Objective: Infantile colic, a condition with unclear etiology that typically occurs in the evening in the first 3 months of life among healthy infants, occurs less frequently after 3 months. The intensity and continuous nature of the act of crying is utterly saddening and wearing for parents. The aim of the present study was to investigate the effect of maternal depression and other environmental factors on infantile colic.
Materials and Methods: The mothers of 100 patients diagnosed with infantile colic according to the Rome 4 criteria and 50 healthy control subjects were asked to complete a questionnaire examining environmental factors and demographic properties.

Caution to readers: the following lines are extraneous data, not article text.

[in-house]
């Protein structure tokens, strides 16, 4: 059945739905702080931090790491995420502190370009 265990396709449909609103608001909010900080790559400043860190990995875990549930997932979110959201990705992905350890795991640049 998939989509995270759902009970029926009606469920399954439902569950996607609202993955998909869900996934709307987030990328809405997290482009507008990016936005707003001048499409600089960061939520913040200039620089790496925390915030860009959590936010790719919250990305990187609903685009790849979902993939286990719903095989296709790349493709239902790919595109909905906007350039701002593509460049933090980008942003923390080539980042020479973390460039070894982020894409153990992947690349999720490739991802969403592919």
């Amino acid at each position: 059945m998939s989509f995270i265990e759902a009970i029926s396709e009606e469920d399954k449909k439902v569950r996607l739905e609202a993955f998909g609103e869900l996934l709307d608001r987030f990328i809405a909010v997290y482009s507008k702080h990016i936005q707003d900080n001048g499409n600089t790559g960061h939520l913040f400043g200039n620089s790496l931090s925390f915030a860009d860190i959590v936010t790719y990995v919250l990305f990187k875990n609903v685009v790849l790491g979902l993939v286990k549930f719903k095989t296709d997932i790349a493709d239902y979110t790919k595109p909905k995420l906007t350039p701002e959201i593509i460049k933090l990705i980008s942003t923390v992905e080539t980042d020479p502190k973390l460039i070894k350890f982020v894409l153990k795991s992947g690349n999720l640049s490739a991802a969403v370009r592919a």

Results: In the comparison of the patients Patient Health Questionnaire (PHQ) 2 and PHQ9 test scores, PHQ2 test scores were 1.42±1.40102 (05) in the control group and 4.09±1.61492 (06) in the infantile colic group (p≤0.001) according to the PHQ9 test. Mothers in the control group attained 6.28±4.915578 (121) points, whereas those in the infantile colic group had 16.47±6.95070 (326) points (p≤0.001).
Conclusion: In conclusion, in addition to the importance of using breast milk alone in the first 6 months and avoiding unnecessary antibiotherapy to eliminate the risk factors for infantile colic, examining maternal depression for solving problems of infants with frequent crying attacks is also of importance for family and public health.